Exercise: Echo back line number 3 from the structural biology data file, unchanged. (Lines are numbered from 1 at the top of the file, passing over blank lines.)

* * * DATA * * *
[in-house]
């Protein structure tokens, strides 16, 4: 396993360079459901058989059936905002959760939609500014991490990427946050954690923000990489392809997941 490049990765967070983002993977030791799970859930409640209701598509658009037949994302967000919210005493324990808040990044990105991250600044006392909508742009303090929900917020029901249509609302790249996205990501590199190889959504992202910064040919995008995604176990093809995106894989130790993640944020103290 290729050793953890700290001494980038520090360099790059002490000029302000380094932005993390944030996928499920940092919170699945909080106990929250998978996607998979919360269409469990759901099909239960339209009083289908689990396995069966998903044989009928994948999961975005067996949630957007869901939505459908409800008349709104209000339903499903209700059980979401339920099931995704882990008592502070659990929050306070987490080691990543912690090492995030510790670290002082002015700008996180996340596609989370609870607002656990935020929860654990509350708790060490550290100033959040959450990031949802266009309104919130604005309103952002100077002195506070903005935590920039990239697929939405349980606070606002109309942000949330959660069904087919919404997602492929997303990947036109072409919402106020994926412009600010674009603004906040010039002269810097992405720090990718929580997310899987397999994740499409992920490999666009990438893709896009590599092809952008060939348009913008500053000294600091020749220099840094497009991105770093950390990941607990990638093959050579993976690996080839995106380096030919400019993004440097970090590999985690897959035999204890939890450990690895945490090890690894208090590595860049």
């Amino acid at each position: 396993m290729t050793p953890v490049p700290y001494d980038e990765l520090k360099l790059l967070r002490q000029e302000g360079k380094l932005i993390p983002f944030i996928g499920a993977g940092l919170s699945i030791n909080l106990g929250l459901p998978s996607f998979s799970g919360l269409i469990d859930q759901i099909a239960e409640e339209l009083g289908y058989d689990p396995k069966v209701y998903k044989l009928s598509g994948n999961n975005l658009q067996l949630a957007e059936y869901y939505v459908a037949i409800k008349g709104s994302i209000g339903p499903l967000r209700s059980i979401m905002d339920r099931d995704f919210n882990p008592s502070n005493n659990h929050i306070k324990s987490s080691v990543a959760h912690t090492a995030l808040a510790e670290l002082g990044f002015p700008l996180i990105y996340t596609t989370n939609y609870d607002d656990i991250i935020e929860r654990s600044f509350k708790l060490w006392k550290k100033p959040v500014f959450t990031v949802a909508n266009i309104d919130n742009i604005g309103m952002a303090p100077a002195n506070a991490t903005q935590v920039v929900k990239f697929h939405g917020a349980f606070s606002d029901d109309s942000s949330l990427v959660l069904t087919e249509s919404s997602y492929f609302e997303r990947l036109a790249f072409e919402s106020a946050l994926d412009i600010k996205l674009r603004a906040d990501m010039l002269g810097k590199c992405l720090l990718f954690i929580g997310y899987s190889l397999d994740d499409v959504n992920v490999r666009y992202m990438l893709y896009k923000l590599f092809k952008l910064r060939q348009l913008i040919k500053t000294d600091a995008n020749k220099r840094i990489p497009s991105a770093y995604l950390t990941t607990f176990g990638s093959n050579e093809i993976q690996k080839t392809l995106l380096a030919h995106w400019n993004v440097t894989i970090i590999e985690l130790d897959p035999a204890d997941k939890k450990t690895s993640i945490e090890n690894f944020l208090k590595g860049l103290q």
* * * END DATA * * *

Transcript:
């Amino acid at each position: 396993m290729t050793p953890v490049p700290y001494d980038e990765l520090k360099l790059l967070r002490q000029e302000g360079k380094l932005i993390p983002f944030i996928g499920a993977g940092l919170s699945i030791n909080l106990g929250l459901p998978s996607f998979s799970g919360l269409i469990d859930q759901i099909a239960e409640e339209l009083g289908y058989d689990p396995k069966v209701y998903k044989l009928s598509g994948n999961n975005l658009q067996l949630a957007e059936y869901y939505v459908a037949i409800k008349g709104s994302i209000g339903p499903l967000r209700s059980i979401m905002d339920r099931d995704f919210n882990p008592s502070n005493n659990h929050i306070k324990s987490s080691v990543a959760h912690t090492a995030l808040a510790e670290l002082g990044f002015p700008l996180i990105y996340t596609t989370n939609y609870d607002d656990i991250i935020e929860r654990s600044f509350k708790l060490w006392k550290k100033p959040v500014f959450t990031v949802a909508n266009i309104d919130n742009i604005g309103m952002a303090p100077a002195n506070a991490t903005q935590v920039v929900k990239f697929h939405g917020a349980f606070s606002d029901d109309s942000s949330l990427v959660l069904t087919e249509s919404s997602y492929f609302e997303r990947l036109a790249f072409e919402s106020a946050l994926d412009i600010k996205l674009r603004a906040d990501m010039l002269g810097k590199c992405l720090l990718f954690i929580g997310y899987s190889l397999d994740d499409v959504n992920v490999r666009y992202m990438l893709y896009k923000l590599f092809k952008l910064r060939q348009l913008i040919k500053t000294d600091a995008n020749k220099r840094i990489p497009s991105a770093y995604l950390t990941t607990f176990g990638s093959n050579e093809i993976q690996k080839t392809l995106l380096a030919h995106w400019n993004v440097t894989i970090i590999e985690l130790d897959p035999a204890d997941k939890k450990t690895s993640i945490e090890n690894f944020l208090k590595g860049l103290q």